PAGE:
CAMPAIGNERS are fighting plans to build almost 40 homes on a tree-lined site currently occupied by a single house.

The AJC Group is seeking outline consent to redevelop two acres of land at Dibden Purlieu by building properties ranging from one-bedroom flats to three-bedroom houses.

The L-shaped plot, known as Orchard Gate, is surrounded by houses at Noads Way, Lime Walk and Lime Close.

Many of the people living near the site are opposing the application, claiming it will double the number of homes in the immediate area.

More than 70 residents attended an open air meeting held to discuss the application.

Dr Jamie Cunliffe, who hosted the meeting, said: “We have always known that some sort of development would take place on this site but it needs to be in keeping with the existing street scene.”

Fellow protester David Cole added: “This is an outlandish application that shows contempt for the residents of the area.”

Other objectors criticised plans to fell protected trees on the site. They also raised concerns about extra traffic and the implications for road safety, plus the potential impact of the new homes on their privacy.

The 37-home scheme comprises four one-bedroom flats, eight two-bedroom houses, five two-bedroom houses and 20 three-bedroom houses.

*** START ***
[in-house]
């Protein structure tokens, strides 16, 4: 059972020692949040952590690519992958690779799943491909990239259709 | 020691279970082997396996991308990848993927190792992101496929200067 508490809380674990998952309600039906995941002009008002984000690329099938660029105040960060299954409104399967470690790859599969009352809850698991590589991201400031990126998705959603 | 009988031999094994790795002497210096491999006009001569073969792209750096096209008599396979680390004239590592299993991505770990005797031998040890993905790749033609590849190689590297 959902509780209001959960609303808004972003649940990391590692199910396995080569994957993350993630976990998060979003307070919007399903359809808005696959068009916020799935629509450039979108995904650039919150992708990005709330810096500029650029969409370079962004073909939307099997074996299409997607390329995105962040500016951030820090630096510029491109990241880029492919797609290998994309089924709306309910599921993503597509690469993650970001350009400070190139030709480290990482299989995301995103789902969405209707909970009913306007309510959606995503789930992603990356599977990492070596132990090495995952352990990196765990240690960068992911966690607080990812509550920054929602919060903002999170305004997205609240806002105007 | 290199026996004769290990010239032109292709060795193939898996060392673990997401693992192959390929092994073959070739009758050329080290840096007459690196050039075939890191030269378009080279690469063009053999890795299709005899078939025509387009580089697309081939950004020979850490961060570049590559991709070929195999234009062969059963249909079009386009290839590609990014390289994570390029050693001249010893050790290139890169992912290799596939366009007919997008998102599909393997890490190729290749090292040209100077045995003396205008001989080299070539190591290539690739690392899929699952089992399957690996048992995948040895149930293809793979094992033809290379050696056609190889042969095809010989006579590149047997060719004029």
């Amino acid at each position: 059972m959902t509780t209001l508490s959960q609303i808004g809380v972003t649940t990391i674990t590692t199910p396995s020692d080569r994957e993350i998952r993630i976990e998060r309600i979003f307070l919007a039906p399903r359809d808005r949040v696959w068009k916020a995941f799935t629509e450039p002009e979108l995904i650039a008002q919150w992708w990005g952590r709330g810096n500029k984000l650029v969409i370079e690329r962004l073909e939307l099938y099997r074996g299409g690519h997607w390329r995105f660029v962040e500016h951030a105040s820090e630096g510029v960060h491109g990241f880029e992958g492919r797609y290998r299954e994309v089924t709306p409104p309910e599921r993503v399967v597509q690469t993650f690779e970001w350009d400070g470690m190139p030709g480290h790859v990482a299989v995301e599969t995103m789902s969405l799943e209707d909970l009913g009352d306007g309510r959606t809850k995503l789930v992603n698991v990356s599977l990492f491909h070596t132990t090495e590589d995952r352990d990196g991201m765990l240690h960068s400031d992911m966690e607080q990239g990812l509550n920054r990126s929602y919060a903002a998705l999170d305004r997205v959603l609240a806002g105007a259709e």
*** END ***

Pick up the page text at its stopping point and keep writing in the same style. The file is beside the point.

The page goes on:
A statement issued by AJC said many local residents had expressed support for the proposal.

It added that a detailed report by highway consultants showed that neighbouring roads could accommodate the modest amount of traffic which would be generated by the scheme.

It also said the felling of trees would be limited to those that were nearing the end of their lifespan.

The statement added: “In respect of other concerns, the site already benefits from perimeter screening from mature trees and vegetation to most of its boundaries.

“However, there are gaps in several areas and screening is notably absent to the boundary with the rear gardens of Lime Close.”

The statement said there was an opportunity to fill the gaps with tree and hedgerow planting, which would create a green corridor around the site and provide “significant scope” for enhancing biodiversity.

It added: “This perimeter screening also ensures the site is, for the most part, visually self-contained.

“This will facilitate a higher density development that corresponds with the need for small and medium-sized dwellings while respecting local identity and offering opportunities to enhance the street scene.”

AJC says the scheme complies with local and national planning policies.